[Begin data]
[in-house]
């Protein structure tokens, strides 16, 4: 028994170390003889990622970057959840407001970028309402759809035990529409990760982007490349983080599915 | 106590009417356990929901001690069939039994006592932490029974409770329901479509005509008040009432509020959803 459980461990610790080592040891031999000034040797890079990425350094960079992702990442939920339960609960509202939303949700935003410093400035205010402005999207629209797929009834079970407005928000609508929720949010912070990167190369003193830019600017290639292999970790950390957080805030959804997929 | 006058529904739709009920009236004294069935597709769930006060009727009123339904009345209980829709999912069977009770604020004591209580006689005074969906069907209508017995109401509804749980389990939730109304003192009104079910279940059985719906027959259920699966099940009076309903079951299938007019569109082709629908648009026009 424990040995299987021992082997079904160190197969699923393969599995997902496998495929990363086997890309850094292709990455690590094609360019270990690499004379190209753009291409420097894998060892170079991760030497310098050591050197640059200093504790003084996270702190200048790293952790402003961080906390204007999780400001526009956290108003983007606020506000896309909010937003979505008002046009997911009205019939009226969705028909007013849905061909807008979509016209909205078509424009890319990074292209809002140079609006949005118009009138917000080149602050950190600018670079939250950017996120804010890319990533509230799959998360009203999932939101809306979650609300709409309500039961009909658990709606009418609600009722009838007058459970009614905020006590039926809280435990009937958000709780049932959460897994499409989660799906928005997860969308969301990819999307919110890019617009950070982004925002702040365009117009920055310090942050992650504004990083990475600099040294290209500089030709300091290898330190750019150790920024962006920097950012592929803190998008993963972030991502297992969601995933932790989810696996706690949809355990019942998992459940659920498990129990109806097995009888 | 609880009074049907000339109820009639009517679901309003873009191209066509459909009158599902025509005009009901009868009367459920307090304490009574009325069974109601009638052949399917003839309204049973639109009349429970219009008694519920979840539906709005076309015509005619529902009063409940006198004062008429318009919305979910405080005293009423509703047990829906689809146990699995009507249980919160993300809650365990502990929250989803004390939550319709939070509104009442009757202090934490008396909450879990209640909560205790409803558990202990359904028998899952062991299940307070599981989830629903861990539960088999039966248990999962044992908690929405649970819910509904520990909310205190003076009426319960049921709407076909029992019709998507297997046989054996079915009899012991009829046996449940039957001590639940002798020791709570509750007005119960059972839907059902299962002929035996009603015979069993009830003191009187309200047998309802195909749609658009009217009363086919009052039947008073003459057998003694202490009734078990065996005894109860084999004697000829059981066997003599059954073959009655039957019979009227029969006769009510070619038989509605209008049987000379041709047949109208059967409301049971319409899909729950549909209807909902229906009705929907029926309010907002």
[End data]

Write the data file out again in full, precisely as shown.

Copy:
[in-house]
């Protein structure tokens, strides 16, 4: 028994170390003889990622970057959840407001970028309402759809035990529409990760982007490349983080599915 | 106590009417356990929901001690069939039994006592932490029974409770329901479509005509008040009432509020959803 459980461990610790080592040891031999000034040797890079990425350094960079992702990442939920339960609960509202939303949700935003410093400035205010402005999207629209797929009834079970407005928000609508929720949010912070990167190369003193830019600017290639292999970790950390957080805030959804997929 | 006058529904739709009920009236004294069935597709769930006060009727009123339904009345209980829709999912069977009770604020004591209580006689005074969906069907209508017995109401509804749980389990939730109304003192009104079910279940059985719906027959259920699966099940009076309903079951299938007019569109082709629908648009026009 424990040995299987021992082997079904160190197969699923393969599995997902496998495929990363086997890309850094292709990455690590094609360019270990690499004379190209753009291409420097894998060892170079991760030497310098050591050197640059200093504790003084996270702190200048790293952790402003961080906390204007999780400001526009956290108003983007606020506000896309909010937003979505008002046009997911009205019939009226969705028909007013849905061909807008979509016209909205078509424009890319990074292209809002140079609006949005118009009138917000080149602050950190600018670079939250950017996120804010890319990533509230799959998360009203999932939101809306979650609300709409309500039961009909658990709606009418609600009722009838007058459970009614905020006590039926809280435990009937958000709780049932959460897994499409989660799906928005997860969308969301990819999307919110890019617009950070982004925002702040365009117009920055310090942050992650504004990083990475600099040294290209500089030709300091290898330190750019150790920024962006920097950012592929803190998008993963972030991502297992969601995933932790989810696996706690949809355990019942998992459940659920498990129990109806097995009888 | 609880009074049907000339109820009639009517679901309003873009191209066509459909009158599902025509005009009901009868009367459920307090304490009574009325069974109601009638052949399917003839309204049973639109009349429970219009008694519920979840539906709005076309015509005619529902009063409940006198004062008429318009919305979910405080005293009423509703047990829906689809146990699995009507249980919160993300809650365990502990929250989803004390939550319709939070509104009442009757202090934490008396909450879990209640909560205790409803558990202990359904028998899952062991299940307070599981989830629903861990539960088999039966248990999962044992908690929405649970819910509904520990909310205190003076009426319960049921709407076909029992019709998507297997046989054996079915009899012991009829046996449940039957001590639940002798020791709570509750007005119960059972839907059902299962002929035996009603015979069993009830003191009187309200047998309802195909749609658009009217009363086919009052039947008073003459057998003694202490009734078990065996005894109860084999004697000829059981066997003599059954073959009655039957019979009227029969006769009510070619038989509605209008049987000379041709047949109208059967409301049971319409899909729950549909209807909902229906009705929907029926309010907002």